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Plugged Polymer Holes Boost Laser Potential
Mar 2013
RALEIGH, N.C., March 18, 2013 — Plugging the holes of a polymer called MEH-PPV prevents light from leaking out, providing a low-cost way to enhance the material for use in photonic devices.

“Think of a garden hose. If it has holes in it, water springs out through a million tiny leaks,” said Dr. Lewis Reynolds, a teaching associate professor of materials science and engineering at North Carolina State University. “But if you can eliminate those leaks, you confine the water in the hose and improve the water pressure. We’ve plugged the holes that were allowing light to leak out of the MEH-PPV.”

Researchers have long sought to use the inexpensive polymer, which can be integrated with silicon chips, in devices such as optical amplifiers and chemical sensors to convert electricity into laser light. However, previous attempts have failed because the amount of electricity needed to generate laser light in MEH-PPV is so high that it causes the material to degrade.

Now Reynolds and colleagues have developed a low-cost way to confine more light in the polymer by sandwiching it between two materials that have matching indices of refraction, efficiently reflecting light back into the MEH-PPV and preventing light from escaping. This lowers by 50 percent the energy thresholds needed to produce focused laser light.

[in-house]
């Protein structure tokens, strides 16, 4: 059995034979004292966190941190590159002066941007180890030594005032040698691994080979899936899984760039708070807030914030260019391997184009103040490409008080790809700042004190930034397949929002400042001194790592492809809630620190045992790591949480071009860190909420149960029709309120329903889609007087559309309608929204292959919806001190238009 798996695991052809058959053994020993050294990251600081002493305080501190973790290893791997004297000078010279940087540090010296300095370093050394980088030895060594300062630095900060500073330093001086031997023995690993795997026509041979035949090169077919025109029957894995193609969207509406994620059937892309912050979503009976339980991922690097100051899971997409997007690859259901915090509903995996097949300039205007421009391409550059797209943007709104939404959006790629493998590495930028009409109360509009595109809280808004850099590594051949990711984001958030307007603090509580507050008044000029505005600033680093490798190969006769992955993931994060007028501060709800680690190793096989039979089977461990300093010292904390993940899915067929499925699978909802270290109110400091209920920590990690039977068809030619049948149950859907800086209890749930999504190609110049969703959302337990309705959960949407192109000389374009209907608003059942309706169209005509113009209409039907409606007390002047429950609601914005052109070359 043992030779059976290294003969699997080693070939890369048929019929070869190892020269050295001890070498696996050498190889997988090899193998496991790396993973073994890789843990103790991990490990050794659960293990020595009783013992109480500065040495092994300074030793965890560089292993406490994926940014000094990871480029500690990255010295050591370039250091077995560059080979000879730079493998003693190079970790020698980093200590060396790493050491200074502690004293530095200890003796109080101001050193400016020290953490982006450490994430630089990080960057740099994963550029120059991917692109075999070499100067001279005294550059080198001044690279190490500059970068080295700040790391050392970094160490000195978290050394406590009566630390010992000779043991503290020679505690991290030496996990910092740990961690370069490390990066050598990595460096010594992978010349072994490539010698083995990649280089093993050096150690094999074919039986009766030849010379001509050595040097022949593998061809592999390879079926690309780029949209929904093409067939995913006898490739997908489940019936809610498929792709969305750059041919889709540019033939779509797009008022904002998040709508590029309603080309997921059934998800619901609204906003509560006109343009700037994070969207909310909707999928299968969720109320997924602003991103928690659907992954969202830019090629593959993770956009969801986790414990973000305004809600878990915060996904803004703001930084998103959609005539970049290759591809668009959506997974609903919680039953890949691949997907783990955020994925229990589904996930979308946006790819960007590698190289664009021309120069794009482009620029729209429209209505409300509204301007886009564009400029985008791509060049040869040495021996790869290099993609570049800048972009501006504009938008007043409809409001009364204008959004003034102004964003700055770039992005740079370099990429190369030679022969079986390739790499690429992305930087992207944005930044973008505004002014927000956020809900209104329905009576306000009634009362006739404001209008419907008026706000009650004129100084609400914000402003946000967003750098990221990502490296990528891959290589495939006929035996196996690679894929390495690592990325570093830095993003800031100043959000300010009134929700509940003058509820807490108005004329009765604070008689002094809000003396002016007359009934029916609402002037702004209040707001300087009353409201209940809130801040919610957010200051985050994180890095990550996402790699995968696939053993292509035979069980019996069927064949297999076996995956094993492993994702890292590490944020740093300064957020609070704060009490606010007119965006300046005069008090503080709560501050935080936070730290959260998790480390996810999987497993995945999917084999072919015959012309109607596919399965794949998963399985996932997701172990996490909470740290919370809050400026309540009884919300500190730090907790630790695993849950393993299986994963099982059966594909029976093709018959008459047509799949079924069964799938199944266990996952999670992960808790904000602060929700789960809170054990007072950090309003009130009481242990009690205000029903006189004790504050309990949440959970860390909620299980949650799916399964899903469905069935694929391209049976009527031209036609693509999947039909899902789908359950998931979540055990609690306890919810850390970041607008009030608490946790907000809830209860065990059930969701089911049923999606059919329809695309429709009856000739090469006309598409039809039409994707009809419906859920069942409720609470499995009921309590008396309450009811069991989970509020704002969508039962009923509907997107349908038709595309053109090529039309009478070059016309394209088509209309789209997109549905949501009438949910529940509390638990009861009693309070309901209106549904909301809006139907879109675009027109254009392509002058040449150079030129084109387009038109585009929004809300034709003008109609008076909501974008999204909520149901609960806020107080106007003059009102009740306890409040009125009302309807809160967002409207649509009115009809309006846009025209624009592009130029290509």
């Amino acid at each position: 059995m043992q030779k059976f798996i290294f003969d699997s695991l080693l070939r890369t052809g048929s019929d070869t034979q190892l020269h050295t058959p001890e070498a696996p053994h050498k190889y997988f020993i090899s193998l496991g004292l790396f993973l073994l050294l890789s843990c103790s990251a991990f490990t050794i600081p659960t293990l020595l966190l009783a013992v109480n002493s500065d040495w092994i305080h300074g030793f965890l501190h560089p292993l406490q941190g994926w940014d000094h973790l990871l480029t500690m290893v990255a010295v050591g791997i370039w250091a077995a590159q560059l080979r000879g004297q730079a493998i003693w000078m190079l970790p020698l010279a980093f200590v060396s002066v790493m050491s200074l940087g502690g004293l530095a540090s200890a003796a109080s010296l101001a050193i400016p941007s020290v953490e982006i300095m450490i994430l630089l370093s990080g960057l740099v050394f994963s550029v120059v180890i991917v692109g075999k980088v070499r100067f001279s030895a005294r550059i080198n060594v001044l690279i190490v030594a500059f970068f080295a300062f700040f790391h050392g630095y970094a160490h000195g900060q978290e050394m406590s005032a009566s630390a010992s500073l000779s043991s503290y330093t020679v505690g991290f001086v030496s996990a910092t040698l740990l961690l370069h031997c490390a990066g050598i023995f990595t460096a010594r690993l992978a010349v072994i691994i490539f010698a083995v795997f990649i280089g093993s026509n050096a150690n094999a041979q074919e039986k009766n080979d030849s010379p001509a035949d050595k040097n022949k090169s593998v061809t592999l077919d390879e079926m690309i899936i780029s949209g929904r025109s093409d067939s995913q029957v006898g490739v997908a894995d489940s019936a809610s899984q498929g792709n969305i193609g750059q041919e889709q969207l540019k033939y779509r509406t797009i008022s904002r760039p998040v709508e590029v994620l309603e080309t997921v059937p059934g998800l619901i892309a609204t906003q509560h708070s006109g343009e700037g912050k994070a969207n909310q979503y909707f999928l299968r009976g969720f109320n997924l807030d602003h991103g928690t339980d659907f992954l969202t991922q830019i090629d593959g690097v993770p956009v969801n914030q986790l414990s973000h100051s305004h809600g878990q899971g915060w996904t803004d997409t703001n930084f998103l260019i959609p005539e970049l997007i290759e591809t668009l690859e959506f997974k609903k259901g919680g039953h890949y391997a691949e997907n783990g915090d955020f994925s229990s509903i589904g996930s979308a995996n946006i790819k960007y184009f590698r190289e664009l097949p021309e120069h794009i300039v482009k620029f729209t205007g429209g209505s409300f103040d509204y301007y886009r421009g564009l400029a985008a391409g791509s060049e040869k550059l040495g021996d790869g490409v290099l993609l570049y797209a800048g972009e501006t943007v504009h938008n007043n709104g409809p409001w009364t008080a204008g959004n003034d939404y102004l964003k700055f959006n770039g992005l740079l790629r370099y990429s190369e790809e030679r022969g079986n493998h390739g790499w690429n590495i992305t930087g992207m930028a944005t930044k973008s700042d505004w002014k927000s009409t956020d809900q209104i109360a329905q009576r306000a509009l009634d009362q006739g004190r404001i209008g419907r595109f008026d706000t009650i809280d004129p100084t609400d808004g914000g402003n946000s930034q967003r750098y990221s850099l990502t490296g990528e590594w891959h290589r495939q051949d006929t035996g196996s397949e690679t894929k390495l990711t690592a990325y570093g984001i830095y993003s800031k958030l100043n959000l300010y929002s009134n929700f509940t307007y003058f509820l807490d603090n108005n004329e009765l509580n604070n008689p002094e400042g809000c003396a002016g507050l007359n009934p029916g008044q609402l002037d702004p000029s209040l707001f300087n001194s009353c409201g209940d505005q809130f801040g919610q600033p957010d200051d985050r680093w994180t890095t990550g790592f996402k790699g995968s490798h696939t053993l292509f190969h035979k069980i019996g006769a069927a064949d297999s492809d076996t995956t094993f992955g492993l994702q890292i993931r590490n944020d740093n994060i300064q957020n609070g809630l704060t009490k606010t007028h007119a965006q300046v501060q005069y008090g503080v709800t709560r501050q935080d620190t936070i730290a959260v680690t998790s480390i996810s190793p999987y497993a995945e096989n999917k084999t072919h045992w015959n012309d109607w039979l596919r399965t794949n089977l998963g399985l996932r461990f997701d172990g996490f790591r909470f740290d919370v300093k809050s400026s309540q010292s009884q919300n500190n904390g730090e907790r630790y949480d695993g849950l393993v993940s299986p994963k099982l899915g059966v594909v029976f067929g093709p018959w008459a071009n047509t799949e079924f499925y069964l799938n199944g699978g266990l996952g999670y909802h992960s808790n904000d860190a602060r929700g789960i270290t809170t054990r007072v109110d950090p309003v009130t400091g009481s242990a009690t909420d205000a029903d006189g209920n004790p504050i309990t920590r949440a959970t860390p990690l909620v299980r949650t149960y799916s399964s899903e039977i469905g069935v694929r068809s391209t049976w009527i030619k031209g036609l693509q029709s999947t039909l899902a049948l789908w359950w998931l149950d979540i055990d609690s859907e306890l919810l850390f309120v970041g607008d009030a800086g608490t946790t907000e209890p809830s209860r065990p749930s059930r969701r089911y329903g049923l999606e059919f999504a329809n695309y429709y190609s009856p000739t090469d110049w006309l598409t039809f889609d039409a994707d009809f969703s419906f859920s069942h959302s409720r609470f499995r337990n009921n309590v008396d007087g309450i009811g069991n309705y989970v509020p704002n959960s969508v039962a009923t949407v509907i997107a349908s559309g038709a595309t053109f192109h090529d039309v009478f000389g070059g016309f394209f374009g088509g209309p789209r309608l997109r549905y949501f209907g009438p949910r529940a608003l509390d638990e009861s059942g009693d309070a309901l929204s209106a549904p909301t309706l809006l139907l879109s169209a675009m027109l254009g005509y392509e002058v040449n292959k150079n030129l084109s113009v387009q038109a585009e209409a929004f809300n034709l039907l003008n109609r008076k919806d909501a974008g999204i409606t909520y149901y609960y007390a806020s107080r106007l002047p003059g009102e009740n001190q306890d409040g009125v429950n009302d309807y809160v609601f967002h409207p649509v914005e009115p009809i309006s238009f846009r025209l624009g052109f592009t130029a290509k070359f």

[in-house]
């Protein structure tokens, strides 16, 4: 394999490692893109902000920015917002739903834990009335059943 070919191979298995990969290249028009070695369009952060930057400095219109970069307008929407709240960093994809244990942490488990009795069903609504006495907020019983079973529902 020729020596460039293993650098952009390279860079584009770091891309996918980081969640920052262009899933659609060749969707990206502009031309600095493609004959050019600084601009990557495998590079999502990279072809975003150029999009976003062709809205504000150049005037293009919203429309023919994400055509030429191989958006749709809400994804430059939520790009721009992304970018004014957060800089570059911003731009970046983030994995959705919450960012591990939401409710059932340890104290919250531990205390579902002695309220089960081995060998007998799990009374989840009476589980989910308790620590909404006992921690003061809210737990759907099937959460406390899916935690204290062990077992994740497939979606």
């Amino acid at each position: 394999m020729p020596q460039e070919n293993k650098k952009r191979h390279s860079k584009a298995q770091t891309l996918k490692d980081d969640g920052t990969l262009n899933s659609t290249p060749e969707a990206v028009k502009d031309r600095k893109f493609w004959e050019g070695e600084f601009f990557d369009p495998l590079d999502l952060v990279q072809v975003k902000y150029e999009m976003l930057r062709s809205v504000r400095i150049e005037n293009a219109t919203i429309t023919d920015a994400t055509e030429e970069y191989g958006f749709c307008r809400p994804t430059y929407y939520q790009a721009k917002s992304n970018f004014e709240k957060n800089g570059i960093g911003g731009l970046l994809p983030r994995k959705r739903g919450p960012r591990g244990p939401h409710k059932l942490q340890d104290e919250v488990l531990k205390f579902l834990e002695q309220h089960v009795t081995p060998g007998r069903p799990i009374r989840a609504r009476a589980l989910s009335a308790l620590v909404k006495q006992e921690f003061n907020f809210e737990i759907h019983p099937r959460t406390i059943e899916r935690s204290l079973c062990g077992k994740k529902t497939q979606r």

“This approach is fairly inexpensive and could also be easily scaled up for large-scale processing,” Reynolds said.

The “sandwich” also makes the material more stable: The MEH-PPV is less exposed to oxygen and less subject to degradation due to photo-oxidation, which occurs when materials are exposed to both light and oxygen.

“This is a meaningful step forward for low-cost fabrication of these devices, but further optimization is required,” said Dr. Zach Lampert, a former doctoral student at NC State and lead author of the paper. “We’re working on that now.”

The study was published online in Applied Physics Letters (doi: 10.1063/1.4793422).  

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A material whose molecular structure consists of long chains made up by the repetition of many (usually thousands) of similar groups of atoms.
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